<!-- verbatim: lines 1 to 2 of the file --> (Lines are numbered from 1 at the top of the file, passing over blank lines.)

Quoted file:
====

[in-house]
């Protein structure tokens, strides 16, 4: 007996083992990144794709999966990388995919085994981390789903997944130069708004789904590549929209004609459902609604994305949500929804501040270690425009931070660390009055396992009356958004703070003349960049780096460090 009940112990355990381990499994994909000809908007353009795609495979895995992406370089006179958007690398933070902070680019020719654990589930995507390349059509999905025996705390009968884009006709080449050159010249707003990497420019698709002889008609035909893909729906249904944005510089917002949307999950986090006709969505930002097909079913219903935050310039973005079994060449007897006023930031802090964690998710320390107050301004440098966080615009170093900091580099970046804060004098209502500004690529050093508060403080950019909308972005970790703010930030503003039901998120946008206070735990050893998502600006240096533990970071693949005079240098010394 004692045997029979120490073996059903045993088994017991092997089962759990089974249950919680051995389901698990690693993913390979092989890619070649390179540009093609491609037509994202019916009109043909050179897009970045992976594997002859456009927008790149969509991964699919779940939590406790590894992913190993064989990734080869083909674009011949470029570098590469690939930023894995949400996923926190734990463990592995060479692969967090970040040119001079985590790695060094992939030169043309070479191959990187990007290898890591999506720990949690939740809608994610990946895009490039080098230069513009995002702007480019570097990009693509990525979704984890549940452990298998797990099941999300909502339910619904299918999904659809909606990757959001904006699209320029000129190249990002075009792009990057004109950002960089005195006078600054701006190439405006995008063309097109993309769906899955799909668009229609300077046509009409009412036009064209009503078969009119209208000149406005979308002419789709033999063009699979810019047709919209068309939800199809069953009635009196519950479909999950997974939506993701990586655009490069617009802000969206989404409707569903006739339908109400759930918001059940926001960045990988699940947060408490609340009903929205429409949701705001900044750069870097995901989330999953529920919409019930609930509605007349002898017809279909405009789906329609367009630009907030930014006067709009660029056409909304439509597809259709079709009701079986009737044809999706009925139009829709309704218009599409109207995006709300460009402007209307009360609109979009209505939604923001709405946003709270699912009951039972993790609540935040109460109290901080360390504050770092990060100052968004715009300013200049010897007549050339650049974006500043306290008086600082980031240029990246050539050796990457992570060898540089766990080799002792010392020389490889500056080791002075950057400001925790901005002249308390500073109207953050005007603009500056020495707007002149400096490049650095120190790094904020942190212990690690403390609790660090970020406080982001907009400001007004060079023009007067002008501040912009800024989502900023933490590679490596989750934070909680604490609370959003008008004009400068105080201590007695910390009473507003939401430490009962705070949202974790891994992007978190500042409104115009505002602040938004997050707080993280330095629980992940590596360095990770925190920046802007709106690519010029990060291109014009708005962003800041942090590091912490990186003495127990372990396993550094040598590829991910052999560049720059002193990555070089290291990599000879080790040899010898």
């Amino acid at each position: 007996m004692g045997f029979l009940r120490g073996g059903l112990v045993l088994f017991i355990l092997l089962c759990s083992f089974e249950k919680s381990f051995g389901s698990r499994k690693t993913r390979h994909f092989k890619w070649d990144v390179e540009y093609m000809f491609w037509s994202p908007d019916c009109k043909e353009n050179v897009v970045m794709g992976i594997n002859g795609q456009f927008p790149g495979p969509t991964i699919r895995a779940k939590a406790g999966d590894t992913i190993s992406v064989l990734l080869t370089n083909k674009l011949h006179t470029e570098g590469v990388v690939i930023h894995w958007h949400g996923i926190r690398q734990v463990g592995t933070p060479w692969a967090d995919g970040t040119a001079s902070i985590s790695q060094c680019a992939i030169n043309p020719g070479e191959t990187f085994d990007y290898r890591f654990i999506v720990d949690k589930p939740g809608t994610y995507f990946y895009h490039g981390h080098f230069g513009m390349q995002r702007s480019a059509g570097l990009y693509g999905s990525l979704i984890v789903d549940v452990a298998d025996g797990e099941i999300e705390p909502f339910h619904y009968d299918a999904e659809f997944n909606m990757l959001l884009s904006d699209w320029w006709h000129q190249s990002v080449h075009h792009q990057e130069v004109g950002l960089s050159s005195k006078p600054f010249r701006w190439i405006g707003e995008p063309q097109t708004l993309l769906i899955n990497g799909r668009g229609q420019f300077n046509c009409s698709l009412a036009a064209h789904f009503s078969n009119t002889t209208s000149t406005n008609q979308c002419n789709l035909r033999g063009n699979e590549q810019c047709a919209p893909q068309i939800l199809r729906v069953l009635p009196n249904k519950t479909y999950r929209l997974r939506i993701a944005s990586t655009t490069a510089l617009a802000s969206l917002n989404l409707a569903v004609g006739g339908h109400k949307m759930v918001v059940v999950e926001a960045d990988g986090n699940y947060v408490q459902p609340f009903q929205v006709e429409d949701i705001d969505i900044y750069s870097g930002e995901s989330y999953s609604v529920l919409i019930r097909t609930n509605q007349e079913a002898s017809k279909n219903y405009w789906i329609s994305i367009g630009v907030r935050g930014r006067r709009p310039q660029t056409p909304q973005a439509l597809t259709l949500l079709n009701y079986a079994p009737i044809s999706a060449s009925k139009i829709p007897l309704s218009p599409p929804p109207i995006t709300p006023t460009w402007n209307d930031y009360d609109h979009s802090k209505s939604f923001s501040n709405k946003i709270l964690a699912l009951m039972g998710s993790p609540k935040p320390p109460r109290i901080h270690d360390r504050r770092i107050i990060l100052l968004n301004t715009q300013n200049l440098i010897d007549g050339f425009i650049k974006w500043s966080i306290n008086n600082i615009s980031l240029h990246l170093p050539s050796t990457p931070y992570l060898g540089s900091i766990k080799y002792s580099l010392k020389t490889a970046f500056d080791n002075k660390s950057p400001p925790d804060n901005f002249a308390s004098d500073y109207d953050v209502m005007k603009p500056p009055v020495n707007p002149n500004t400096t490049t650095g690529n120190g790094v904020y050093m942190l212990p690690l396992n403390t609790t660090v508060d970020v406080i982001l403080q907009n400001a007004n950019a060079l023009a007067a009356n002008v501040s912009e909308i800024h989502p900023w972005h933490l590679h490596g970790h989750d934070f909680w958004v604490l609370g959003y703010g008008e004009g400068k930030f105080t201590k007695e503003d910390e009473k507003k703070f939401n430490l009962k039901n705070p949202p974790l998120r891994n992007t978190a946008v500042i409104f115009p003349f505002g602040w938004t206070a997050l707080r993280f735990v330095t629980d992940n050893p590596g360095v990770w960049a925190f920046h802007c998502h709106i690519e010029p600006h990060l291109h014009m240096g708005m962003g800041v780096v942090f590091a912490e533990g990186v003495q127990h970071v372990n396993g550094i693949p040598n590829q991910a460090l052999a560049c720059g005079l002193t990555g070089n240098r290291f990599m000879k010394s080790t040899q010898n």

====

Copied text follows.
[in-house]
């Protein structure tokens, strides 16, 4: 007996083992990144794709999966990388995919085994981390789903997944130069708004789904590549929209004609459902609604994305949500929804501040270690425009931070660390009055396992009356958004703070003349960049780096460090 009940112990355990381990499994994909000809908007353009795609495979895995992406370089006179958007690398933070902070680019020719654990589930995507390349059509999905025996705390009968884009006709080449050159010249707003990497420019698709002889008609035909893909729906249904944005510089917002949307999950986090006709969505930002097909079913219903935050310039973005079994060449007897006023930031802090964690998710320390107050301004440098966080615009170093900091580099970046804060004098209502500004690529050093508060403080950019909308972005970790703010930030503003039901998120946008206070735990050893998502600006240096533990970071693949005079240098010394 004692045997029979120490073996059903045993088994017991092997089962759990089974249950919680051995389901698990690693993913390979092989890619070649390179540009093609491609037509994202019916009109043909050179897009970045992976594997002859456009927008790149969509991964699919779940939590406790590894992913190993064989990734080869083909674009011949470029570098590469690939930023894995949400996923926190734990463990592995060479692969967090970040040119001079985590790695060094992939030169043309070479191959990187990007290898890591999506720990949690939740809608994610990946895009490039080098230069513009995002702007480019570097990009693509990525979704984890549940452990298998797990099941999300909502339910619904299918999904659809909606990757959001904006699209320029000129190249990002075009792009990057004109950002960089005195006078600054701006190439405006995008063309097109993309769906899955799909668009229609300077046509009409009412036009064209009503078969009119209208000149406005979308002419789709033999063009699979810019047709919209068309939800199809069953009635009196519950479909999950997974939506993701990586655009490069617009802000969206989404409707569903006739339908109400759930918001059940926001960045990988699940947060408490609340009903929205429409949701705001900044750069870097995901989330999953529920919409019930609930509605007349002898017809279909405009789906329609367009630009907030930014006067709009660029056409909304439509597809259709079709009701079986009737044809999706009925139009829709309704218009599409109207995006709300460009402007209307009360609109979009209505939604923001709405946003709270699912009951039972993790609540935040109460109290901080360390504050770092990060100052968004715009300013200049010897007549050339650049974006500043306290008086600082980031240029990246050539050796990457992570060898540089766990080799002792010392020389490889500056080791002075950057400001925790901005002249308390500073109207953050005007603009500056020495707007002149400096490049650095120190790094904020942190212990690690403390609790660090970020406080982001907009400001007004060079023009007067002008501040912009800024989502900023933490590679490596989750934070909680604490609370959003008008004009400068105080201590007695910390009473507003939401430490009962705070949202974790891994992007978190500042409104115009505002602040938004997050707080993280330095629980992940590596360095990770925190920046802007709106690519010029990060291109014009708005962003800041942090590091912490990186003495127990372990396993550094040598590829991910052999560049720059002193990555070089290291990599000879080790040899010898």